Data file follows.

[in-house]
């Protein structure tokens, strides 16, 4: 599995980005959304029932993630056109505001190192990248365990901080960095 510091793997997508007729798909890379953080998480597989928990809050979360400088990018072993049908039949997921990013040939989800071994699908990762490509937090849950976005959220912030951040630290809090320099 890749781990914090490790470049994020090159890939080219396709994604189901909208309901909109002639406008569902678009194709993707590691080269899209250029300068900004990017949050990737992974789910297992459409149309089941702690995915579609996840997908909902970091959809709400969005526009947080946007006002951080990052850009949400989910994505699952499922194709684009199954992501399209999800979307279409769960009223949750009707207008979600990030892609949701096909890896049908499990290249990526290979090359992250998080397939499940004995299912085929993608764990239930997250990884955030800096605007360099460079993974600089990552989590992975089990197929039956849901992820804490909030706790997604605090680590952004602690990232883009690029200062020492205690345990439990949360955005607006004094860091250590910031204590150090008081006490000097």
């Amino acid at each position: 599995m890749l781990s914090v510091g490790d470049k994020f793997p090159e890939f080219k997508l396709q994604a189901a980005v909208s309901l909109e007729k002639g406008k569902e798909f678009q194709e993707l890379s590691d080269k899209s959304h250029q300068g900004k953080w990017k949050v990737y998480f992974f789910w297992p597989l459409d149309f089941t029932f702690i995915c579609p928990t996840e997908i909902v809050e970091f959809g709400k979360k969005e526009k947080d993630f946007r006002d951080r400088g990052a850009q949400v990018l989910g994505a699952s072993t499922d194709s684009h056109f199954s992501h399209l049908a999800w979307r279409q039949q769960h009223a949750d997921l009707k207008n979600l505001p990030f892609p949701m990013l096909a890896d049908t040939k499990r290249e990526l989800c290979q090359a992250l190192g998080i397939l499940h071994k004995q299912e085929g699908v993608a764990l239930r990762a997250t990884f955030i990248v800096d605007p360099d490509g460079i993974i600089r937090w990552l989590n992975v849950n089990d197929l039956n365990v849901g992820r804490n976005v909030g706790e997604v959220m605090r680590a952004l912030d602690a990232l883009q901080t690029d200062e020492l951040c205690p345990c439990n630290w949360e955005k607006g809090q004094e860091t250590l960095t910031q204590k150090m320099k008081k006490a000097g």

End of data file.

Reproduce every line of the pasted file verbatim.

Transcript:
[in-house]
């Protein structure tokens, strides 16, 4: 599995980005959304029932993630056109505001190192990248365990901080960095 510091793997997508007729798909890379953080998480597989928990809050979360400088990018072993049908039949997921990013040939989800071994699908990762490509937090849950976005959220912030951040630290809090320099 890749781990914090490790470049994020090159890939080219396709994604189901909208309901909109002639406008569902678009194709993707590691080269899209250029300068900004990017949050990737992974789910297992459409149309089941702690995915579609996840997908909902970091959809709400969005526009947080946007006002951080990052850009949400989910994505699952499922194709684009199954992501399209999800979307279409769960009223949750009707207008979600990030892609949701096909890896049908499990290249990526290979090359992250998080397939499940004995299912085929993608764990239930997250990884955030800096605007360099460079993974600089990552989590992975089990197929039956849901992820804490909030706790997604605090680590952004602690990232883009690029200062020492205690345990439990949360955005607006004094860091250590910031204590150090008081006490000097």
């Amino acid at each position: 599995m890749l781990s914090v510091g490790d470049k994020f793997p090159e890939f080219k997508l396709q994604a189901a980005v909208s309901l909109e007729k002639g406008k569902e798909f678009q194709e993707l890379s590691d080269k899209s959304h250029q300068g900004k953080w990017k949050v990737y998480f992974f789910w297992p597989l459409d149309f089941t029932f702690i995915c579609p928990t996840e997908i909902v809050e970091f959809g709400k979360k969005e526009k947080d993630f946007r006002d951080r400088g990052a850009q949400v990018l989910g994505a699952s072993t499922d194709s684009h056109f199954s992501h399209l049908a999800w979307r279409q039949q769960h009223a949750d997921l009707k207008n979600l505001p990030f892609p949701m990013l096909a890896d049908t040939k499990r290249e990526l989800c290979q090359a992250l190192g998080i397939l499940h071994k004995q299912e085929g699908v993608a764990l239930r990762a997250t990884f955030i990248v800096d605007p360099d490509g460079i993974i600089r937090w990552l989590n992975v849950n089990d197929l039956n365990v849901g992820r804490n976005v909030g706790e997604v959220m605090r680590a952004l912030d602690a990232l883009q901080t690029d200062e020492l951040c205690p345990c439990n630290w949360e955005k607006g809090q004094e860091t250590l960095t910031q204590k150090m320099k008081k006490a000097g």